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In the news this (last) month: and finally, first results from Herschel-ATLAS

Herschel-ATLAS image
The ATLAS image compared with the size of the Full Moon as seen from Earth CREDIT: Herschel

October saw the first public data release from the Herschel-ATLAS project, the largest project awarded open time on the infra red satellite. Covering an area of 16-square degrees on the sky (more than 60 times the area of the full moon), the field contains more than 6000 galaxies imaged in five infra red bands (or colours) between 100 and 500 microns. The data were obtained as part of Herschel's Science Demonstration Phase in late 2009 and the ATLAS team have been working hard to process the raw images and produce catalogues of the objects detected. With so many galaxies in the field, the new data should provide much useful information to astronomers studying the evolution of galaxies over the history of the universe.

This blog post is a news story from the Jodcast, aired in the November 2010 edition.

Posted by Megan on Friday 17th Dec 2010 (08:05 UTC) | 2 Comments | Permalink

In the news this (last) month: massive neutron star

Massive neutron star.
Pulses from neutron star (rear) are slowed as they pass near foreground white dwarf. This effect allowed astronomers to measure masses of the system. CREDIT: Bill Saxton, NRAO/AUI/NSF
Left over from the supernova explosions of massive stars, neutron stars are incredibly dense and compact objects, but very little is known about their internal structure. Pulsars, spinning neutron stars with powerful jets of radio emission which act something like cosmic lighthouses, are useful probes of extreme physics such as General Relativity and forms of matter so dense that investigating them in laboratories on the Earth is extremely difficult.

Various models of the internal structure of a neutron star have been proposed, including various exotic forms of matter, but determining which is closest to reality requires knowledge of the distribution of masses and radii, measurements which require careful observations and depend to some extent on the exact models and assumptions used.

Reported in Nature on 28th October, a team of astronomers using the Green Bank radio telescope in the US have discovered a pulsar with a mass twice that of the Sun. These new results have implications not only for our understanding of neutron stars and their formation, but also for our understanding of nuclear physics and matter at very high densities, and suggest that many of the theoretical models of neutron star structure can now be ruled out.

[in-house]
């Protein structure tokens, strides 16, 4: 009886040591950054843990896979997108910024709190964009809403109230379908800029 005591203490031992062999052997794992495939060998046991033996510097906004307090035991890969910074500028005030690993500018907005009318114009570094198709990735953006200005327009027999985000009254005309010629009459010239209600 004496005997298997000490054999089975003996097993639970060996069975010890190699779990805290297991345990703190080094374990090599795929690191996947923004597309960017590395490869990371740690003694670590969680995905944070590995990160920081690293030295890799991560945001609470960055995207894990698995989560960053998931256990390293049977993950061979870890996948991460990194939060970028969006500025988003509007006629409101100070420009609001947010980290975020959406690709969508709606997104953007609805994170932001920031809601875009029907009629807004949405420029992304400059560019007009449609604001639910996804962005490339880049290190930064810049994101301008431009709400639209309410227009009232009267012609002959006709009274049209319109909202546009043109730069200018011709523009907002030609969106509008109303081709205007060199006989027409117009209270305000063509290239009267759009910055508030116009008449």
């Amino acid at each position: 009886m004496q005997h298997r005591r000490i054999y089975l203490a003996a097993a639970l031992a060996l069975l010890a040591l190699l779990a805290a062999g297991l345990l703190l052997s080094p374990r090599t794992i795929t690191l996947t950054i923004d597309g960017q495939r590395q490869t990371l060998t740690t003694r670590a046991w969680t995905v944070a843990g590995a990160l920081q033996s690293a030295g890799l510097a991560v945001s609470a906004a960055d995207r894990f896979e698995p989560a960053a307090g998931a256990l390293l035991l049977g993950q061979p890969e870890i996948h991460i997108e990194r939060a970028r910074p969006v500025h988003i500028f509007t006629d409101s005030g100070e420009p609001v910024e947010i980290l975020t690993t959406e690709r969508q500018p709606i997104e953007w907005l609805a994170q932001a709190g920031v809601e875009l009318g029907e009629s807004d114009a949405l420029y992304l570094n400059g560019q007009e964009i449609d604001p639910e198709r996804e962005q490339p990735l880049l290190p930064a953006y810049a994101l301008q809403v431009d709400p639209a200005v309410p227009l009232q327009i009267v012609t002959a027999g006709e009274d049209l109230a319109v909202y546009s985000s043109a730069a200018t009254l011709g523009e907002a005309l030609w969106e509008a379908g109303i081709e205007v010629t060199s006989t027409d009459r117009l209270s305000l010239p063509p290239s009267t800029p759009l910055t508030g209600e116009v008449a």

Led by Paul Demorest of the National Radio Astronomy Observatory in the US, the astronomers observed the binary millisecond pulsar J1614-2230, a pulsar orbiting a white dwarf in a binary system which lies almost edge-on to our line of sight. This geometry was vital, allowing them to make use of an effect known as the Shapiro delay, an effect of general relativity. This is the delay of a signal caused as it moves through the gravitational field of the white dwarf companion - a delay which is a maximum when the pulsar lies on the far side of its orbit relative to the Earth. This effect allowed the mass of both the neutron star and its white dwarf companion to be measured precisely.

The neutron star was expected to have a mass of about 1.5 times that of the Sun, but they calculated a mass of 1.97 solar masses for the neutron star, the highest mass to be accurately measured for such an object. Combining this mass measurement with predictions based on various different physical models allows several scenarios to be ruled out, including several exotic states of matter containing subatomic particles such as hyperons or kaons.

The discovery also has implications for other astronomical events. One class of gamma ray burst is thought to be the result of colliding neutron stars. The fact that neutron stars have now been shown to be this massive makes this a viable mechanism for these events.

This blog post is a news story from the Jodcast, aired in the November 2010 edition.

Demorest, P., Pennucci, T., Ransom, S., Roberts, M., & Hessels, J. (2010). A two-solar-mass neutron star measured using Shapiro delay Nature, 467 (7319), 1081-1083 DOI: 10.1038/nature09466

Posted by Megan on Friday 17th Dec 2010 (07:56 UTC) | Add a comment | Permalink

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